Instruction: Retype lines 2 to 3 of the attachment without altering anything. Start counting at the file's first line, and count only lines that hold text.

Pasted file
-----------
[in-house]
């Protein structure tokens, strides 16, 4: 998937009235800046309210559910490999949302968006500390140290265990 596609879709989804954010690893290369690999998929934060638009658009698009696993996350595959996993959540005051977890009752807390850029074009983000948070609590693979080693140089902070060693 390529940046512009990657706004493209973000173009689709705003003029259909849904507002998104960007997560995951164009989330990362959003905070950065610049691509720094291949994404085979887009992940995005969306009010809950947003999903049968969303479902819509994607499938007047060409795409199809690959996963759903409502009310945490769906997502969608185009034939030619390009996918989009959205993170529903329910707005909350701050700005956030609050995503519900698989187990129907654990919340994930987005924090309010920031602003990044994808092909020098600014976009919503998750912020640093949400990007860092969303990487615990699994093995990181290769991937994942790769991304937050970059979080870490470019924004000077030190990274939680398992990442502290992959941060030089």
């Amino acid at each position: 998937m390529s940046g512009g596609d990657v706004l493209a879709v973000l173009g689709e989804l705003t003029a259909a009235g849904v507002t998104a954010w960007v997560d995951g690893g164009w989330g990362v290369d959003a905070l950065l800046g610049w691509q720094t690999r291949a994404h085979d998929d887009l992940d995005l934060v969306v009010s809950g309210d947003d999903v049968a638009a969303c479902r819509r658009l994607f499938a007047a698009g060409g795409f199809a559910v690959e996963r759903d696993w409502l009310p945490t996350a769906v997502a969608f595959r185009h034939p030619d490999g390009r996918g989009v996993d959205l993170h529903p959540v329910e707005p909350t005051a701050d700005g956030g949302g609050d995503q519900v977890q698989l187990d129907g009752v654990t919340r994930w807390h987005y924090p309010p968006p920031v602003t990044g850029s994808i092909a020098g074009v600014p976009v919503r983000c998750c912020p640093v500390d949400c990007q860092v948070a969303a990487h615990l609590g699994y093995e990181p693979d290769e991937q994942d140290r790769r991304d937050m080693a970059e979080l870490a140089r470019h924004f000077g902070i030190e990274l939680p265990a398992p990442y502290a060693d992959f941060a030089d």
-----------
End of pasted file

């Protein structure tokens, strides 16, 4: 998937009235800046309210559910490999949302968006500390140290265990 596609879709989804954010690893290369690999998929934060638009658009698009696993996350595959996993959540005051977890009752807390850029074009983000948070609590693979080693140089902070060693 390529940046512009990657706004493209973000173009689709705003003029259909849904507002998104960007997560995951164009989330990362959003905070950065610049691509720094291949994404085979887009992940995005969306009010809950947003999903049968969303479902819509994607499938007047060409795409199809690959996963759903409502009310945490769906997502969608185009034939030619390009996918989009959205993170529903329910707005909350701050700005956030609050995503519900698989187990129907654990919340994930987005924090309010920031602003990044994808092909020098600014976009919503998750912020640093949400990007860092969303990487615990699994093995990181290769991937994942790769991304937050970059979080870490470019924004000077030190990274939680398992990442502290992959941060030089």
């Amino acid at each position: 998937m390529s940046g512009g596609d990657v706004l493209a879709v973000l173009g689709e989804l705003t003029a259909a009235g849904v507002t998104a954010w960007v997560d995951g690893g164009w989330g990362v290369d959003a905070l950065l800046g610049w691509q720094t690999r291949a994404h085979d998929d887009l992940d995005l934060v969306v009010s809950g309210d947003d999903v049968a638009a969303c479902r819509r658009l994607f499938a007047a698009g060409g795409f199809a559910v690959e996963r759903d696993w409502l009310p945490t996350a769906v997502a969608f595959r185009h034939p030619d490999g390009r996918g989009v996993d959205l993170h529903p959540v329910e707005p909350t005051a701050d700005g956030g949302g609050d995503q519900v977890q698989l187990d129907g009752v654990t919340r994930w807390h987005y924090p309010p968006p920031v602003t990044g850029s994808i092909a020098g074009v600014p976009v919503r983000c998750c912020p640093v500390d949400c990007q860092v948070a969303a990487h615990l609590g699994y093995e990181p693979d290769e991937q994942d140290r790769r991304d937050m080693a970059e979080l870490a140089r470019h924004f000077g902070i030190e990274l939680p265990a398992p990442y502290a060693d992959f941060a030089d």